Tania Grim, a Surrey-area mother of four, has won an award from Canadian Blood Services for her work to “contribute significantly to recruitment or awareness of the need for blood, stem cells, or organs and tissues.”
The agency’s Schilly Award was given to Grim during an “Honouring Canada’s Lifeline” recognition event held virtually on Monday, Nov. 29. The annual gathering “celebrates the people and organizations at the heart of Canada’s blood system.”
“When Tania Grim was 34 years old, she learned that she had myelodysplastic syndrome, a cancer that impedes the production of blood cells,” a bio notes. “Chemotherapy and countless units of blood and platelets kept Tania alive, but the only effective long-term treatment was a transplant of stem cells. Fortunately, a suitable match was found in Germany and in 2017, transplant surgery succeeded.”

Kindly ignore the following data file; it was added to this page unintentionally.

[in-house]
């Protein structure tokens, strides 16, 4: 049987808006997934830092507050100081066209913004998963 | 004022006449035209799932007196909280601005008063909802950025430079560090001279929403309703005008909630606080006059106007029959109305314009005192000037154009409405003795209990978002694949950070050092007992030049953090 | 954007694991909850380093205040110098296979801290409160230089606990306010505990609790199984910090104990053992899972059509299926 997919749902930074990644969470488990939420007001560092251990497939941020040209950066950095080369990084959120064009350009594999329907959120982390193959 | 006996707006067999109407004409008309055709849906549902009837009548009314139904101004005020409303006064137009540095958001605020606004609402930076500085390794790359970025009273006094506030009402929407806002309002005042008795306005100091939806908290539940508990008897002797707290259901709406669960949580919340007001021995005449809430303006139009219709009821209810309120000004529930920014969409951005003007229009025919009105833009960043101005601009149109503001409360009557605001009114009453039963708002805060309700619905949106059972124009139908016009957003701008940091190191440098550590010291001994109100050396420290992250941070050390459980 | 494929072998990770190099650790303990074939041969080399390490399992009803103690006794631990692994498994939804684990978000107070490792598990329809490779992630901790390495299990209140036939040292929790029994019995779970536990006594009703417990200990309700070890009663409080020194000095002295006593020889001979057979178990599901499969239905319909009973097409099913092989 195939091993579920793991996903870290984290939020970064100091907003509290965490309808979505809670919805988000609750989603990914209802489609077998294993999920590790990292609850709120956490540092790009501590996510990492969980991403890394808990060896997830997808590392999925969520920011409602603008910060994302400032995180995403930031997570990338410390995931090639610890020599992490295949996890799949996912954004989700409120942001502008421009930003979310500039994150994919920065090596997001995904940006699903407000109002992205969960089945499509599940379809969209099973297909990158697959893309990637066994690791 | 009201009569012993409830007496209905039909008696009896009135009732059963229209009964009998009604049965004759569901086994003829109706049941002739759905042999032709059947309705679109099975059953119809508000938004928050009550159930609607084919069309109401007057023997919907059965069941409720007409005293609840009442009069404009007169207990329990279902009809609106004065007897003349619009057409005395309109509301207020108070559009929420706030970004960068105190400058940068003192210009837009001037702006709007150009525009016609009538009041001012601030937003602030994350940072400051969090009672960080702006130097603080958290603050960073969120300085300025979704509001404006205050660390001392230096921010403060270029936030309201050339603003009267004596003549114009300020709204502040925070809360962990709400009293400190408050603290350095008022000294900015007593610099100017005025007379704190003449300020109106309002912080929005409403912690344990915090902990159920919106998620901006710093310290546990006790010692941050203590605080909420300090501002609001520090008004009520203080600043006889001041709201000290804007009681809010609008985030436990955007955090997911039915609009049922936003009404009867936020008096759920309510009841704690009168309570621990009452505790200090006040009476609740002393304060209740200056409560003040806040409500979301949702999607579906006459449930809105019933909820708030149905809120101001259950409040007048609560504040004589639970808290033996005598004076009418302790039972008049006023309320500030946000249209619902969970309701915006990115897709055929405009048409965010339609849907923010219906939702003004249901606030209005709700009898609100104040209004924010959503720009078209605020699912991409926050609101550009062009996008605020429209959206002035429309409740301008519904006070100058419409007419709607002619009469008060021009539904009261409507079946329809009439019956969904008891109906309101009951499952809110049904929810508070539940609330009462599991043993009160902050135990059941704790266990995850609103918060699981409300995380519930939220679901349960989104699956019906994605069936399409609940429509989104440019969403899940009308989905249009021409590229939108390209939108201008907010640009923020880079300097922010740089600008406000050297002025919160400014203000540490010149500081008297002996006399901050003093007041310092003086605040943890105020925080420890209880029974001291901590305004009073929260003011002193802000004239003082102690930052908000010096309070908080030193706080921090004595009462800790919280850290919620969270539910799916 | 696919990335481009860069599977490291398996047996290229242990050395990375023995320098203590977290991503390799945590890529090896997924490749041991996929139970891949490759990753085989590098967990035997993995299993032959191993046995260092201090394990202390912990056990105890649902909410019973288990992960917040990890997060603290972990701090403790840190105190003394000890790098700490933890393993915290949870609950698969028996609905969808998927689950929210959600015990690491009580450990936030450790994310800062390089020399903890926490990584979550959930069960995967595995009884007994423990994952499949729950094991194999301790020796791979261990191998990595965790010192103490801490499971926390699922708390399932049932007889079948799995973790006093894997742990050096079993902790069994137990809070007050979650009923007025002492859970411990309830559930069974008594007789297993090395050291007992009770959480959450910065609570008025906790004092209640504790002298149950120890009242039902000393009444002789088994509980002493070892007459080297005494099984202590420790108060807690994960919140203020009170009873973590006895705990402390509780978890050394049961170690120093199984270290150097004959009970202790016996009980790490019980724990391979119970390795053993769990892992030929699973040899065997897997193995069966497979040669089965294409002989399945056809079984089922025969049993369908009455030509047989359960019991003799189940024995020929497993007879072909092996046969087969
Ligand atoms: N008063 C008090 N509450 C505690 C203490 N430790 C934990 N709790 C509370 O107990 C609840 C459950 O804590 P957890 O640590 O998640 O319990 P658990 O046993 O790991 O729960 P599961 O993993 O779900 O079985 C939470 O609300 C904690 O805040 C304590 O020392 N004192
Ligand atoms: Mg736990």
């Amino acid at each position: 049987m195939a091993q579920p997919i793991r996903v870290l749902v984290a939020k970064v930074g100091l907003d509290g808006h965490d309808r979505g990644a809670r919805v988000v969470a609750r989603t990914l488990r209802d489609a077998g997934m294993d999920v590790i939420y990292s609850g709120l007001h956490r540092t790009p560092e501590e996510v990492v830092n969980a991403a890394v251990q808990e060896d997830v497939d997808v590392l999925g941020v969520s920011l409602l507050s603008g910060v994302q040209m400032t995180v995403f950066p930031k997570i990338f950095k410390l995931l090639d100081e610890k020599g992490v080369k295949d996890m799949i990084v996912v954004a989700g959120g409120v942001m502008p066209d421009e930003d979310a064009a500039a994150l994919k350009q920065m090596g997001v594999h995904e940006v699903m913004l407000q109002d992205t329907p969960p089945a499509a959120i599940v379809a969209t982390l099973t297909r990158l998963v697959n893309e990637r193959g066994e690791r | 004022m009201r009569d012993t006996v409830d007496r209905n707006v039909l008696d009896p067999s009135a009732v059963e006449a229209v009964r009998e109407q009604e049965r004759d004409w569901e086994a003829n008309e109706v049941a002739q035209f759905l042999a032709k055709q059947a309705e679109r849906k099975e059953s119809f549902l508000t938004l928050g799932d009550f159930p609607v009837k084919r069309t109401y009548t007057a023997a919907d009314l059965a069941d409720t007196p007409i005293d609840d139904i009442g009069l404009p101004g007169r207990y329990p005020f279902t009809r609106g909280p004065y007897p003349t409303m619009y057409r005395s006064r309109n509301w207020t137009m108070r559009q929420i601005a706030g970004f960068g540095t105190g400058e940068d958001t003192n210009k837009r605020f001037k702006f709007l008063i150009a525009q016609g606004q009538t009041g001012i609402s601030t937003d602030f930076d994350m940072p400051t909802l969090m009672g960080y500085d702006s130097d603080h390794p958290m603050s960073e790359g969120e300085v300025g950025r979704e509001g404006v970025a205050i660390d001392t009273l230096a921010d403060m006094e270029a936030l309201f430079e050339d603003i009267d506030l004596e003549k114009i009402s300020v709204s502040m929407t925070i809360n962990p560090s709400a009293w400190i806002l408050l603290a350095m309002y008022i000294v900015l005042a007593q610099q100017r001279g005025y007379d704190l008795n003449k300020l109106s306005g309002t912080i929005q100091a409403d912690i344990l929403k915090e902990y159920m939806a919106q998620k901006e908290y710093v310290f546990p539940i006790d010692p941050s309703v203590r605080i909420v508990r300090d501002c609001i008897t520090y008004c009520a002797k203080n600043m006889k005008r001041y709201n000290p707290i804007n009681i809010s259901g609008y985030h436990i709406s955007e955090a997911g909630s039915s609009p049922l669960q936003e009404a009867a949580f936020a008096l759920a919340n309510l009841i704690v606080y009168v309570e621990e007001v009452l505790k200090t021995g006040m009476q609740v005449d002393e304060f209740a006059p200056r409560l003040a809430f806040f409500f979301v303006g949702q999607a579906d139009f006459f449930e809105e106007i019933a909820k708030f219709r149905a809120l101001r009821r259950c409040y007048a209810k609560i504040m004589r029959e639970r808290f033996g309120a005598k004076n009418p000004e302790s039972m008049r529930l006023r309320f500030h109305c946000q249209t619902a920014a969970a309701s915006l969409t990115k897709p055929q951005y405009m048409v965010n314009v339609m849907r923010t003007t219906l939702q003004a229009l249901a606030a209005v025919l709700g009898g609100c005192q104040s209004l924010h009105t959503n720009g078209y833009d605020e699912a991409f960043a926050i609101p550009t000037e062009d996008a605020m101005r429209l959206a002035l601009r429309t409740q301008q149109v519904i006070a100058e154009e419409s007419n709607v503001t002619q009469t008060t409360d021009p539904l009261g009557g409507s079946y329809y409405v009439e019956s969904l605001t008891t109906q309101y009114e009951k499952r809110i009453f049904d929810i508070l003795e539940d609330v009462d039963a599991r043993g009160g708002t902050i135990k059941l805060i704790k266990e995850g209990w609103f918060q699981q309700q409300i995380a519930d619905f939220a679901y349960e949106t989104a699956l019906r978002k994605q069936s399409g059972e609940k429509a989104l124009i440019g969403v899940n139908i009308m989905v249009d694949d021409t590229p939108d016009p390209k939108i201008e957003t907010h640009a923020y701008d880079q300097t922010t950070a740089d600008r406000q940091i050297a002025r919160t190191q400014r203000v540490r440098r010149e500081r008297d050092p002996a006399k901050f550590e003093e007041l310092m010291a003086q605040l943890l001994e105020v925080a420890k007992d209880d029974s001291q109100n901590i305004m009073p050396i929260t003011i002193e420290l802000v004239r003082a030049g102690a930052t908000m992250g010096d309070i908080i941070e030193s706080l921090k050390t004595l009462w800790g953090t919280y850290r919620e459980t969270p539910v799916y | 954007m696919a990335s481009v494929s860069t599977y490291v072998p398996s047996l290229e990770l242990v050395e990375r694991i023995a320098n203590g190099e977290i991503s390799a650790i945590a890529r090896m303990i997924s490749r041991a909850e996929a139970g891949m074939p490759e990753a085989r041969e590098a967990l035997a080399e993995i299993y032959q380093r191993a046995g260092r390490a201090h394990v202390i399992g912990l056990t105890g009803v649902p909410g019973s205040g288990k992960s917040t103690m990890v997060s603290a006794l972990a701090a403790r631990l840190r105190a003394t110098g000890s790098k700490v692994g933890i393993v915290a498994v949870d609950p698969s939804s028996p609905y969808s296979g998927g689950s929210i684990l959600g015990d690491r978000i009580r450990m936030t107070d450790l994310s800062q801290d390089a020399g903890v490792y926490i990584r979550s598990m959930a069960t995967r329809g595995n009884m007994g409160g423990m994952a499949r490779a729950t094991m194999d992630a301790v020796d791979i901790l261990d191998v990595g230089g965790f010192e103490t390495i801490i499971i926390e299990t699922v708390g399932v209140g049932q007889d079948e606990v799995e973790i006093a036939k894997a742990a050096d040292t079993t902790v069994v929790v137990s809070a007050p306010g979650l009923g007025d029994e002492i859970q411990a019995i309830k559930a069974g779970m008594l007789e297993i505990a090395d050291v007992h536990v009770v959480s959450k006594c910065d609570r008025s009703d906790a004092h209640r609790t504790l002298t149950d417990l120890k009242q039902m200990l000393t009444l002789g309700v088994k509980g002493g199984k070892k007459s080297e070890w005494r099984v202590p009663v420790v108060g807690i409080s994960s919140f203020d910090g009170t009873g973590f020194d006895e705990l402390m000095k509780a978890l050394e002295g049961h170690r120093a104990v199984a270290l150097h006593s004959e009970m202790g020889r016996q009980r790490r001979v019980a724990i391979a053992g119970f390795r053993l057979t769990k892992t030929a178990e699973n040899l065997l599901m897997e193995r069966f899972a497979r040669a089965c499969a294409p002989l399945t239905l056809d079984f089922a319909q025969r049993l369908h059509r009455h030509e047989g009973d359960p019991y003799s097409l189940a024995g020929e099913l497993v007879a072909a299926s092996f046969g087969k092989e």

Once healthy enough, Grim began to volunteer at donor centres and promote the need for blood and stem cell donors.
Grim’s story is told in a three-minute segment of the 90-minute “Honouring Canada’s Lifeline” event video, posted to blood.ca and also YouTube.
The Schilly Award is named in honour of Abbotsford resident Nick (“Schilly”) Schilbach, who died of leukemia after efforts to spread the message of bone marrow donation through HipHopCanada.
Canadian Blood Services needs to fill 38,000 open appointments by Jan. 4, including more than 5,000 open spots in B.C. For details, visit blood.ca.